Black people face differential treatment at almost every stage of the criminal justice system, and a new study by researchers at Warwick University will be looking into why.
The study will try to discover whether racial differences in criminal justice are due to discrimination or other factors. The two-year study is being funded by a Pounds 196,000 grant from the Economic and Social Research Council.
Michael McConville, professor of law and one of the researchers, said: "We have looked at various aspects of the system and have been struck by ways it has not helped black defendants."
There are two types of discrimination: direct and indirect. Professor McConville argues that direct discrimination occurs when judges give severer sentences to blacks because of their race. But research suggests there is no general direct discrimination.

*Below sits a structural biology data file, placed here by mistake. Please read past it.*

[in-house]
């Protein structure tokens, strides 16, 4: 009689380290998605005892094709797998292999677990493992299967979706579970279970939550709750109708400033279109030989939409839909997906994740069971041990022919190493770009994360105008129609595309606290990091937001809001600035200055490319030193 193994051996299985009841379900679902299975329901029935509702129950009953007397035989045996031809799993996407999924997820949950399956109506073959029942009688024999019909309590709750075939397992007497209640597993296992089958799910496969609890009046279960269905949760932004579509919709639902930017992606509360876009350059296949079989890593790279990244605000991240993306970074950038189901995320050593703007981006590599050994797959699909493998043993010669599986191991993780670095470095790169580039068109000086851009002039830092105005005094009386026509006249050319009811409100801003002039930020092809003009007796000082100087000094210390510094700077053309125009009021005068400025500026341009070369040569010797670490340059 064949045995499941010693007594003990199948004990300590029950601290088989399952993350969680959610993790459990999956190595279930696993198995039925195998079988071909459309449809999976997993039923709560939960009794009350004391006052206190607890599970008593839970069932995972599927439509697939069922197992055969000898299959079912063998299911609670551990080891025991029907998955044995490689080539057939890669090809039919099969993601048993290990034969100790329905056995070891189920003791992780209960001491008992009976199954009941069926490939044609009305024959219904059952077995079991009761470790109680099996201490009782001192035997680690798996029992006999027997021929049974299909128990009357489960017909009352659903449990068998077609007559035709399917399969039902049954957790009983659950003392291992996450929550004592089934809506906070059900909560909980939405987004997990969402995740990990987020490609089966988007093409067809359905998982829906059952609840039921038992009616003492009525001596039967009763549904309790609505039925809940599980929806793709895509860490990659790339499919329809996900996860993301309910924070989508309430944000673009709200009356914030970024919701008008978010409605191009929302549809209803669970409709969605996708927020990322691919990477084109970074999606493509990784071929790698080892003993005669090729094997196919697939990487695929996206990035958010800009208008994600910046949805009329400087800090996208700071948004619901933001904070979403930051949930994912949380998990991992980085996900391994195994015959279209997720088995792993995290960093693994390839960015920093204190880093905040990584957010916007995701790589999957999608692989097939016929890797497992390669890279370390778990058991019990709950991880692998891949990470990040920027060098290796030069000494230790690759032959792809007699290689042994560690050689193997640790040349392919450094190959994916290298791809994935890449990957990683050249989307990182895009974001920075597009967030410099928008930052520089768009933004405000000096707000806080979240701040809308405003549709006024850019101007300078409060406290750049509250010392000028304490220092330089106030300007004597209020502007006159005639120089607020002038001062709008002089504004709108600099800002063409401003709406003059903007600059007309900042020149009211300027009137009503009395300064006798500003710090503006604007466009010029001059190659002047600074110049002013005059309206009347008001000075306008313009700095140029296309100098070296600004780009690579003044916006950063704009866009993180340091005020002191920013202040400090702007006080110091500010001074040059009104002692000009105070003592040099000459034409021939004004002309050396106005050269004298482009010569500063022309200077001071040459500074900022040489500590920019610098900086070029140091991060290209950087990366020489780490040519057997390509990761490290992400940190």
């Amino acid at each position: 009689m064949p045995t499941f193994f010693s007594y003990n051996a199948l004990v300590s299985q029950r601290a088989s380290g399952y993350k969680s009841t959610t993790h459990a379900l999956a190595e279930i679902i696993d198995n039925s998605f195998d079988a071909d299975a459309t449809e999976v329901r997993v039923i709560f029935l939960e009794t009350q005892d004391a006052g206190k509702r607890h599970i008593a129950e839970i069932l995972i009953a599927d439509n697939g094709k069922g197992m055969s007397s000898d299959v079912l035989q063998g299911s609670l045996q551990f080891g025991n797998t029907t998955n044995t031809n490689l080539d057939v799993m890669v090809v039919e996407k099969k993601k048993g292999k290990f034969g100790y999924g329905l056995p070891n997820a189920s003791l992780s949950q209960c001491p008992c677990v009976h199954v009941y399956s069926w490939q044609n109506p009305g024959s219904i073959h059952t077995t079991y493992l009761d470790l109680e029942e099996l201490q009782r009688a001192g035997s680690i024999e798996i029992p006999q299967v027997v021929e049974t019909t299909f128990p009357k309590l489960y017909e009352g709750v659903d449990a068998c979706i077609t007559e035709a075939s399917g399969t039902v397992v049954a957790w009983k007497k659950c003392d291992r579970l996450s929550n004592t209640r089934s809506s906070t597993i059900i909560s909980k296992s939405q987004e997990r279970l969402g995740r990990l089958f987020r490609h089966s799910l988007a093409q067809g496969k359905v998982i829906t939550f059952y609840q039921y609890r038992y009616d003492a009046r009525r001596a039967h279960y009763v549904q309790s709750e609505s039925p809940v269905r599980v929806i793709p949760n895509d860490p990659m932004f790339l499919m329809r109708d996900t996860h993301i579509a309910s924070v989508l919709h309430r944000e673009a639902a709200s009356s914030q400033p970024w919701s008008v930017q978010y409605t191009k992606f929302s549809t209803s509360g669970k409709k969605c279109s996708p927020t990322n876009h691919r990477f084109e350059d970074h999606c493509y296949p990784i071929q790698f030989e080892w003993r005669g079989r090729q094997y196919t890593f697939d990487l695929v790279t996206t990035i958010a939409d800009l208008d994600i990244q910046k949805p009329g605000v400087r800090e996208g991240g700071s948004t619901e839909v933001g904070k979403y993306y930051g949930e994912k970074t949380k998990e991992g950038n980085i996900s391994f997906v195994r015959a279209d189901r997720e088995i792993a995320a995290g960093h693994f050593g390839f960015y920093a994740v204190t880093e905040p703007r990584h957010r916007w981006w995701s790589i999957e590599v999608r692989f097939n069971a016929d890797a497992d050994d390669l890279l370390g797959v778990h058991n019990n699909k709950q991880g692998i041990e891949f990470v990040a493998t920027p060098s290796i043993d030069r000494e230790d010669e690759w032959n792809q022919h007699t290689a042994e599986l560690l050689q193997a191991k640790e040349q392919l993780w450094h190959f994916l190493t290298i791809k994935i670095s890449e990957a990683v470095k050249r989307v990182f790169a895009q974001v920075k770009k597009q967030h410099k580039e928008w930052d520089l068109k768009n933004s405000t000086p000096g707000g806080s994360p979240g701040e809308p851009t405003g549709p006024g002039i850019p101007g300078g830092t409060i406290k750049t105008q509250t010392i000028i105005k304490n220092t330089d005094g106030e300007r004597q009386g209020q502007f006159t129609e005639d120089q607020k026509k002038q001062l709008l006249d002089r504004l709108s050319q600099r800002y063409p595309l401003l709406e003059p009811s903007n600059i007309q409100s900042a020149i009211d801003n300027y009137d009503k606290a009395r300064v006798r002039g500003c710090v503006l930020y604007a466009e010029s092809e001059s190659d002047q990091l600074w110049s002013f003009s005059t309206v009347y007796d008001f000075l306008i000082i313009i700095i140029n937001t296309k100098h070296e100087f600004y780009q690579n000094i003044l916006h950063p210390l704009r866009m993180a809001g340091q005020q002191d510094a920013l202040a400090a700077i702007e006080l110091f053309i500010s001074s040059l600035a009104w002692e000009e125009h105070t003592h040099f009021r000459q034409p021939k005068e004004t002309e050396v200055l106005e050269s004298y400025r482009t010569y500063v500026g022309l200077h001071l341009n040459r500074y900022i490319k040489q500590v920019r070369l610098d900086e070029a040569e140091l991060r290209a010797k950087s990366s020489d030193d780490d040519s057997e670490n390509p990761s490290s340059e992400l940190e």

The other answer could be that indirect discrimination is occurring where the system has a bias which comes from the decisions black defendants make. For example, people from ethnic minorities tend to opt for trial at crown court and also submit pleas of not guilty more frequently. If convicted in a crown court they get a severer sentence. The study will assess how defendants make their decisions, what difficulties they have about being tried by magistrates and what they feel about trial by jury.
The sample will consist of ethnic minority defendants and a control group of white defendants from London and provincial cities. Their cases will be followed through the system.
Along with Lee Bridges, principal research fellow, Professor McConville will examine issues such as legal representation; access to legal advice while in custody; exercising the right to silence; pleas; and the outcomes of cases and possible sentences levied on the defendants.